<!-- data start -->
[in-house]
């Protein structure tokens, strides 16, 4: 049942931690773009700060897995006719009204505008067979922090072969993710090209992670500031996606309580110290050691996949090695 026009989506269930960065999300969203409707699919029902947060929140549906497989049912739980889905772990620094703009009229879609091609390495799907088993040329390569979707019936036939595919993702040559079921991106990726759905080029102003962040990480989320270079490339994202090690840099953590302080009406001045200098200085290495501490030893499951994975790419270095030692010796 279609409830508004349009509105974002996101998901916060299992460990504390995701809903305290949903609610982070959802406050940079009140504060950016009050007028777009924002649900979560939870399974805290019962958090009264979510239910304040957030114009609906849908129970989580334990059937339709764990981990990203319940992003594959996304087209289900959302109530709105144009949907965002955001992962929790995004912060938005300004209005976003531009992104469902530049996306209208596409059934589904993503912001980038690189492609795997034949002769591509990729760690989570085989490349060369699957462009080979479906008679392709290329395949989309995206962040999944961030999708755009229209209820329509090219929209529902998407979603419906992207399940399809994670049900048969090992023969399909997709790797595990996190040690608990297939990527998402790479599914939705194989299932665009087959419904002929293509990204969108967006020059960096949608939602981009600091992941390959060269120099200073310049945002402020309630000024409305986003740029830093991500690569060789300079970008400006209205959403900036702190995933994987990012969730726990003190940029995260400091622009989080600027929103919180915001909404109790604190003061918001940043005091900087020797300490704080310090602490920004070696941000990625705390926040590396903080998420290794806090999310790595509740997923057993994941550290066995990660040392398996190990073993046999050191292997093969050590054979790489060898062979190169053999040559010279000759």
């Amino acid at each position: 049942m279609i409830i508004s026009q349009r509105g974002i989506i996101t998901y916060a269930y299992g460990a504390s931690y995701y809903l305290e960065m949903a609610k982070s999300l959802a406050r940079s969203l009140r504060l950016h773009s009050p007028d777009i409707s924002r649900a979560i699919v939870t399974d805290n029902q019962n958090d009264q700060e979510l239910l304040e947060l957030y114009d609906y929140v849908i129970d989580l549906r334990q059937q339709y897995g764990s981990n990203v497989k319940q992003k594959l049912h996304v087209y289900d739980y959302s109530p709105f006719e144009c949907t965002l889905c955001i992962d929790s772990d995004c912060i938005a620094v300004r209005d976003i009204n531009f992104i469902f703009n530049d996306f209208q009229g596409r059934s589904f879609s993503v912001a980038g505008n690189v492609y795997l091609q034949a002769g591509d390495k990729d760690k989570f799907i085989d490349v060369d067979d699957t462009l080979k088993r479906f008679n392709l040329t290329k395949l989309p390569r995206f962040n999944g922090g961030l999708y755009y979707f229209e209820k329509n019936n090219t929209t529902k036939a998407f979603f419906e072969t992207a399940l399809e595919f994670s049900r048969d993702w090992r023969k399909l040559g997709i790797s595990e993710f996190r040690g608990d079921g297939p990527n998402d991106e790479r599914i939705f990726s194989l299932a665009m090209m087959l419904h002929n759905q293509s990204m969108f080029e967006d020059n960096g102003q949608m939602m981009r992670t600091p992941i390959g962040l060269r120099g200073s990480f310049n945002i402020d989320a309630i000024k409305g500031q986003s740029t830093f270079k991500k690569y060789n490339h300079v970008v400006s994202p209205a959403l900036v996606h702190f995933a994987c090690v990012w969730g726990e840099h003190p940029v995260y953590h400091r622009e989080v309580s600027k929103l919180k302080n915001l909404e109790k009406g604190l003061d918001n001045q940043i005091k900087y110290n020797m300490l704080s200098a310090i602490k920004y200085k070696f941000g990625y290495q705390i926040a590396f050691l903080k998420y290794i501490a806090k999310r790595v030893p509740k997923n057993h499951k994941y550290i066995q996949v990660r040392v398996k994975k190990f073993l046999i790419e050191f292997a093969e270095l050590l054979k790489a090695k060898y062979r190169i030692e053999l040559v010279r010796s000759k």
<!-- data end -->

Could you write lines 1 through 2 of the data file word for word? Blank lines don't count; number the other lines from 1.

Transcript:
[in-house]
């Protein structure tokens, strides 16, 4: 049942931690773009700060897995006719009204505008067979922090072969993710090209992670500031996606309580110290050691996949090695 026009989506269930960065999300969203409707699919029902947060929140549906497989049912739980889905772990620094703009009229879609091609390495799907088993040329390569979707019936036939595919993702040559079921991106990726759905080029102003962040990480989320270079490339994202090690840099953590302080009406001045200098200085290495501490030893499951994975790419270095030692010796 279609409830508004349009509105974002996101998901916060299992460990504390995701809903305290949903609610982070959802406050940079009140504060950016009050007028777009924002649900979560939870399974805290019962958090009264979510239910304040957030114009609906849908129970989580334990059937339709764990981990990203319940992003594959996304087209289900959302109530709105144009949907965002955001992962929790995004912060938005300004209005976003531009992104469902530049996306209208596409059934589904993503912001980038690189492609795997034949002769591509990729760690989570085989490349060369699957462009080979479906008679392709290329395949989309995206962040999944961030999708755009229209209820329509090219929209529902998407979603419906992207399940399809994670049900048969090992023969399909997709790797595990996190040690608990297939990527998402790479599914939705194989299932665009087959419904002929293509990204969108967006020059960096949608939602981009600091992941390959060269120099200073310049945002402020309630000024409305986003740029830093991500690569060789300079970008400006209205959403900036702190995933994987990012969730726990003190940029995260400091622009989080600027929103919180915001909404109790604190003061918001940043005091900087020797300490704080310090602490920004070696941000990625705390926040590396903080998420290794806090999310790595509740997923057993994941550290066995990660040392398996190990073993046999050191292997093969050590054979790489060898062979190169053999040559010279000759």